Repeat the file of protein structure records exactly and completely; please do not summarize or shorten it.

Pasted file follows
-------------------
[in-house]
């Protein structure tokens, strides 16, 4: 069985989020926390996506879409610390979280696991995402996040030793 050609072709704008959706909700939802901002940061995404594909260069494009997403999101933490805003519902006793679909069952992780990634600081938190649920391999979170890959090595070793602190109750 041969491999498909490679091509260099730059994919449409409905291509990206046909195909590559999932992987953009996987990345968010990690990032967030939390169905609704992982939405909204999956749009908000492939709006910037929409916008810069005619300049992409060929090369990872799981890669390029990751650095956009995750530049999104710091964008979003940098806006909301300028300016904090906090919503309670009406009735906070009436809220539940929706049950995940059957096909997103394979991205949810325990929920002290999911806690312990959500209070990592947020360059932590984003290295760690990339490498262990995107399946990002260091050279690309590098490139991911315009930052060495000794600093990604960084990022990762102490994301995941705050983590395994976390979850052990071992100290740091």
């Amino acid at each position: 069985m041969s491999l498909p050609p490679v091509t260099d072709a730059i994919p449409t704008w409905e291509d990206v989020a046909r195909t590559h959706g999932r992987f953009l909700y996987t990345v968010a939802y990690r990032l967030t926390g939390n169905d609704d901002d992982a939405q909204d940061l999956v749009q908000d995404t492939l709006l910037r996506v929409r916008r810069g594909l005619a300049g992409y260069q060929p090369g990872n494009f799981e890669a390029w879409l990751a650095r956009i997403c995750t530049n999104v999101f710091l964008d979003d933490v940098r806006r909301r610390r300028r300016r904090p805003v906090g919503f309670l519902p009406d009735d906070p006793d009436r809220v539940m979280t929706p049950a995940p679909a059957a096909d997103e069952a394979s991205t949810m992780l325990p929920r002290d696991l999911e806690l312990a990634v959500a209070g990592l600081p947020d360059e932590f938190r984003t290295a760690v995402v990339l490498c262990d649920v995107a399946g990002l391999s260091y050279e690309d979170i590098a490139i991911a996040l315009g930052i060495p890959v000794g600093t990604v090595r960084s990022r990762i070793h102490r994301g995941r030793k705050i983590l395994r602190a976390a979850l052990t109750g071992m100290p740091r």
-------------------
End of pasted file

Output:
[in-house]
């Protein structure tokens, strides 16, 4: 069985989020926390996506879409610390979280696991995402996040030793 050609072709704008959706909700939802901002940061995404594909260069494009997403999101933490805003519902006793679909069952992780990634600081938190649920391999979170890959090595070793602190109750 041969491999498909490679091509260099730059994919449409409905291509990206046909195909590559999932992987953009996987990345968010990690990032967030939390169905609704992982939405909204999956749009908000492939709006910037929409916008810069005619300049992409060929090369990872799981890669390029990751650095956009995750530049999104710091964008979003940098806006909301300028300016904090906090919503309670009406009735906070009436809220539940929706049950995940059957096909997103394979991205949810325990929920002290999911806690312990959500209070990592947020360059932590984003290295760690990339490498262990995107399946990002260091050279690309590098490139991911315009930052060495000794600093990604960084990022990762102490994301995941705050983590395994976390979850052990071992100290740091």
């Amino acid at each position: 069985m041969s491999l498909p050609p490679v091509t260099d072709a730059i994919p449409t704008w409905e291509d990206v989020a046909r195909t590559h959706g999932r992987f953009l909700y996987t990345v968010a939802y990690r990032l967030t926390g939390n169905d609704d901002d992982a939405q909204d940061l999956v749009q908000d995404t492939l709006l910037r996506v929409r916008r810069g594909l005619a300049g992409y260069q060929p090369g990872n494009f799981e890669a390029w879409l990751a650095r956009i997403c995750t530049n999104v999101f710091l964008d979003d933490v940098r806006r909301r610390r300028r300016r904090p805003v906090g919503f309670l519902p009406d009735d906070p006793d009436r809220v539940m979280t929706p049950a995940p679909a059957a096909d997103e069952a394979s991205t949810m992780l325990p929920r002290d696991l999911e806690l312990a990634v959500a209070g990592l600081p947020d360059e932590f938190r984003t290295a760690v995402v990339l490498c262990d649920v995107a399946g990002l391999s260091y050279e690309d979170i590098a490139i991911a996040l315009g930052i060495p890959v000794g600093t990604v090595r960084s990022r990762i070793h102490r994301g995941r030793k705050i983590l395994r602190a976390a979850l052990t109750g071992m100290p740091r």